The spring graduation season got underway Saturday with 130 students from Utah State University’s Tooele Regional Campus earning degrees.
Presented during the commencement at Tooele High School’s auditorium were six master’s degrees, one in agriculture systems technology, one in technical writing, two in human resources, and two in education.
Bachelor’s degrees were awarded to a total of 51 students. Among the bachelor’s degrees were 11 from the College of Humanities and Social Sciences, 19 from the Jon M. Huntsman School of Business, and 21 from the Emma Eccles Jones College of Education and Human Services.
A total of 73 associate’s degrees were also presented before an audience of families, friends and well-wishers.
“Our traditional student is the mother returning to the workforce or the displaced worker retooling job skills,” said Donna Dillingham-Evans, who completed her first year as dean and executive director of USU-Tooele.
Student speaker Bethany-Ann Grundvig, who is married with five children, described many evening conversations with her family over a stack of research studies and school papers.
“At times I thought I couldn’t do it because I wasn’t smart,” Grundvig said. “It felt impossible, but I did it.”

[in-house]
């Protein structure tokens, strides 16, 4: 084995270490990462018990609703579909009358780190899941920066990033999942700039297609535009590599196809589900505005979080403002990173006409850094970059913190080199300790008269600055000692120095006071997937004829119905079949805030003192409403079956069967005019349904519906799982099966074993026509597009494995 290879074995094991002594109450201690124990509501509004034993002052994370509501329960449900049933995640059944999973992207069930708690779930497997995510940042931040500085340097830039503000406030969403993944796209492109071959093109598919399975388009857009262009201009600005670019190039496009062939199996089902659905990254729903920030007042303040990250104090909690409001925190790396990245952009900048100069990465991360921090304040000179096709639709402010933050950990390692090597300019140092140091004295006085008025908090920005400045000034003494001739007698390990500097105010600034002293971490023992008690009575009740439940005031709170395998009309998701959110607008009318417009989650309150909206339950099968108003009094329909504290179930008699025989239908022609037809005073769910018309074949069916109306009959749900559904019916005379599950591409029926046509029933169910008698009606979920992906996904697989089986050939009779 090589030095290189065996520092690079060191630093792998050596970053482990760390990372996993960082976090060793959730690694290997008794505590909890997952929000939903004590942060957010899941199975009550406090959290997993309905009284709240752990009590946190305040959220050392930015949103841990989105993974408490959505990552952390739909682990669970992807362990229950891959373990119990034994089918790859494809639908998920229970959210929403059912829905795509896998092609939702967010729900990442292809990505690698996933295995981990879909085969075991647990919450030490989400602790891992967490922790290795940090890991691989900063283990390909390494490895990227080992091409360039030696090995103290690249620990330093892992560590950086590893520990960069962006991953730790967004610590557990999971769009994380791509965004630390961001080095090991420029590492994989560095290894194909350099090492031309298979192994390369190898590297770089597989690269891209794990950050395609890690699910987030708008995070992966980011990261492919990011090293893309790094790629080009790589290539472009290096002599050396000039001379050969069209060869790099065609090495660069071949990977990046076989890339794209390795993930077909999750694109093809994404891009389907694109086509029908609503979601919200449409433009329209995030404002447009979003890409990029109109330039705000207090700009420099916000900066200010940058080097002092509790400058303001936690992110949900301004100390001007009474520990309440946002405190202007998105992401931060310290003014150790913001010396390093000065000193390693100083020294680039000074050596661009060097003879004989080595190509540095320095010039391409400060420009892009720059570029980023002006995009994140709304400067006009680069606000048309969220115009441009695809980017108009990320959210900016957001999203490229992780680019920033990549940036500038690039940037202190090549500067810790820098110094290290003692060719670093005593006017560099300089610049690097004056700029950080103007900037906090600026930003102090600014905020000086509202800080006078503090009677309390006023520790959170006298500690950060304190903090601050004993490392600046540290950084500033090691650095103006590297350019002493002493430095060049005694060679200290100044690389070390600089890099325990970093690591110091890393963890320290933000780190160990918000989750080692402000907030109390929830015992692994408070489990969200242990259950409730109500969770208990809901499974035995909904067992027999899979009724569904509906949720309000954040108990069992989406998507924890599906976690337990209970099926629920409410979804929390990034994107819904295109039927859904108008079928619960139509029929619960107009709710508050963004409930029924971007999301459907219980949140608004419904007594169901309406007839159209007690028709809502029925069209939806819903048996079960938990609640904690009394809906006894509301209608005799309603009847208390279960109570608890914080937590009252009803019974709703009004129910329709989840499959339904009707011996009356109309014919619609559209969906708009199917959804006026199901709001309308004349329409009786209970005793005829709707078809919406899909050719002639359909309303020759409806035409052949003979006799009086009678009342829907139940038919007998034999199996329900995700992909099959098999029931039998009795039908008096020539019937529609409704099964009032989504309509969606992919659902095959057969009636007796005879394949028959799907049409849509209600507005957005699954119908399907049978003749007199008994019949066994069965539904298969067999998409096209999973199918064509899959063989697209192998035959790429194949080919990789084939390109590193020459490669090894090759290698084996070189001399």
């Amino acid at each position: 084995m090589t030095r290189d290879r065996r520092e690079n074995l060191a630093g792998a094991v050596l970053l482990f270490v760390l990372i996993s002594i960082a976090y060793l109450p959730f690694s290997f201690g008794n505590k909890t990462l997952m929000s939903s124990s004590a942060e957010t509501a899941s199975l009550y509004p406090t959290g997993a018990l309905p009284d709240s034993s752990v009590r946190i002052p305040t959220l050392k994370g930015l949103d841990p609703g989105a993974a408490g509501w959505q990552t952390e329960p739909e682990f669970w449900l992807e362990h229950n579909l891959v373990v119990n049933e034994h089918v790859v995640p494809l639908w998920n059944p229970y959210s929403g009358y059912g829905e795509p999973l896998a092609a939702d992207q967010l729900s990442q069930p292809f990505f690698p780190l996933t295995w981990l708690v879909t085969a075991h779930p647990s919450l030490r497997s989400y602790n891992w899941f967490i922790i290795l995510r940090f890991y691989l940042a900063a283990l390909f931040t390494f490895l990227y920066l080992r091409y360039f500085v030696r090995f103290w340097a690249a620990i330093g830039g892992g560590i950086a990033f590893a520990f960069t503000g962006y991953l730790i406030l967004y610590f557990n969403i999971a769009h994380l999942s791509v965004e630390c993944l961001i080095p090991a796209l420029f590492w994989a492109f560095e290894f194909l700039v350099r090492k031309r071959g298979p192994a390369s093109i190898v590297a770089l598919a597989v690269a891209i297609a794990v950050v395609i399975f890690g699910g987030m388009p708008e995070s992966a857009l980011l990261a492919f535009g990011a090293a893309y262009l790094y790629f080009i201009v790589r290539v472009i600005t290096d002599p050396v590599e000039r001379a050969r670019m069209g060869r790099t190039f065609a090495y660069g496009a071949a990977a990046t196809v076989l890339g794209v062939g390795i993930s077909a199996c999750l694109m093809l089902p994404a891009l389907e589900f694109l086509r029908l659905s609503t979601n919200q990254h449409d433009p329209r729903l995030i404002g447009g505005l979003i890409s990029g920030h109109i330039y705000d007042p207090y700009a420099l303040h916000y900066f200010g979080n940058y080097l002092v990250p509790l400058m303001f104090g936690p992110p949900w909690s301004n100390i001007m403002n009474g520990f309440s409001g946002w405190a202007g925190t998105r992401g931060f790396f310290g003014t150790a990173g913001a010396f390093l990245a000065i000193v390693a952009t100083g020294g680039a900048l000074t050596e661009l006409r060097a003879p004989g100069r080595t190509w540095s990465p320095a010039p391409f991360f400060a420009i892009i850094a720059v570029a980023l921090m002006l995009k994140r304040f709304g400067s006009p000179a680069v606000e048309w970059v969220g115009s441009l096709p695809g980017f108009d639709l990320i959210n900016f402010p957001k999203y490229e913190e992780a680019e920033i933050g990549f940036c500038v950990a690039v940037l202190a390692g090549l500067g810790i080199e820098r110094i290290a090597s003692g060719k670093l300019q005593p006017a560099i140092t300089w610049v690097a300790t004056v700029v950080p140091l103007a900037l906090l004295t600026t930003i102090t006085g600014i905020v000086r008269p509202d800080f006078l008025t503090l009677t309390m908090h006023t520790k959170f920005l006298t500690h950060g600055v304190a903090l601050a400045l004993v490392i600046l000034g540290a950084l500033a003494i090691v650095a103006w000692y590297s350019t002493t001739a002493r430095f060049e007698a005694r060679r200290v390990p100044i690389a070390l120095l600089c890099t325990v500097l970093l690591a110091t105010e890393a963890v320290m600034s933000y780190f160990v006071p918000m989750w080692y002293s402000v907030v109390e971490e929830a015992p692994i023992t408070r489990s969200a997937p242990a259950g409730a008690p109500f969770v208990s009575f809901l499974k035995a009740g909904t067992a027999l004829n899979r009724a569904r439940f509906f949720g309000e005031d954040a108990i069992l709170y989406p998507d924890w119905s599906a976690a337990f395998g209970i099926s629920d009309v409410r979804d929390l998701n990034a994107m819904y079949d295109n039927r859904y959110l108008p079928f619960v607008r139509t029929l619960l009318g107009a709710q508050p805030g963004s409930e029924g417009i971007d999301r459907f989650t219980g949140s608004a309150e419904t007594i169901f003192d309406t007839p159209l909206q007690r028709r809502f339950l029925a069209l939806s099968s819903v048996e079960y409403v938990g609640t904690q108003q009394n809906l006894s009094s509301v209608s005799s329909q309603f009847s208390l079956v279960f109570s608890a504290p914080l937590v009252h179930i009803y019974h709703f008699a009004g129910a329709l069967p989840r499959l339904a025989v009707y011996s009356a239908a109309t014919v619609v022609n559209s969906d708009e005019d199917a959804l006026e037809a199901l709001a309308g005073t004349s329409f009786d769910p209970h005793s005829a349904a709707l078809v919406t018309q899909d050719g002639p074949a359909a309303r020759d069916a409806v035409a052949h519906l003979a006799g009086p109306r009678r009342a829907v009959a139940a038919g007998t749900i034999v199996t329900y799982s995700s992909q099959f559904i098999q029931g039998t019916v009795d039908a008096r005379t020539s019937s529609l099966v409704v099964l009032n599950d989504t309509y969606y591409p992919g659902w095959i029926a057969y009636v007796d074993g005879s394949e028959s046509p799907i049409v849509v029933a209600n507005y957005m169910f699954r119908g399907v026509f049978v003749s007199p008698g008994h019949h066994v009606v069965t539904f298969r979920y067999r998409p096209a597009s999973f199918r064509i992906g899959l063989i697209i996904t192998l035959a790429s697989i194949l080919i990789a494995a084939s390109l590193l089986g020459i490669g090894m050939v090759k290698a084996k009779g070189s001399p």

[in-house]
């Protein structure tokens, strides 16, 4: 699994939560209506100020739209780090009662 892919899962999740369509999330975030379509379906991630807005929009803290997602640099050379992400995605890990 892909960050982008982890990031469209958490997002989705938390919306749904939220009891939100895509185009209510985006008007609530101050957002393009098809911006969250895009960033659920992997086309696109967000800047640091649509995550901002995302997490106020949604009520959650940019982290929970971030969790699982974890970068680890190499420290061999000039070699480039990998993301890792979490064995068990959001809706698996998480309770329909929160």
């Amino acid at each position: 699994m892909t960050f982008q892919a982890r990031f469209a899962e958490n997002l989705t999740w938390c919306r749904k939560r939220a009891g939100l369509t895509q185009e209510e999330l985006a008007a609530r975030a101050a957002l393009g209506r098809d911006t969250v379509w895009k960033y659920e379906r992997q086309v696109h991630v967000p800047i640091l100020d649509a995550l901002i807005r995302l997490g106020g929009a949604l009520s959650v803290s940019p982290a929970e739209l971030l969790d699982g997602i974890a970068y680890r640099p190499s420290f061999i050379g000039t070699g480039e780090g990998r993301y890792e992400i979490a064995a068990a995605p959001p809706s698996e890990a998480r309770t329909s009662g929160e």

Marcinda Mohr was the second student speaker.
“We all come from different circumstances,” she said. “But we share self-discipline, humility, strength and confidence and the ability to adapt and grow.”
Utah’s second district Congressman, Chris Stewart, addressed the new graduates.
The graduates listened as Stewart described a trip to Morocco during which he visited an ancient part of the city of Casablanca that local authorities told him was a dangerous place, especially for Westerners.
Stewart drew a mental picture of a small shop situated in an alcove in an old wall of the city. The shop owner looked like Gandalf, from “Lord of the Rings,” Stewart said.
“Here, in this most unkindly of places on earth, where anti-Western and anti-freedom feelings were strong, on the wall behind the shop owner was a poster that read ‘Four score and seven years ago . . .’” said the congressman. “The words of freedom had reached even this place. We live in a nation willing to sacrifice and work hard for accomplishments. With your education, you have so much to look forward to.”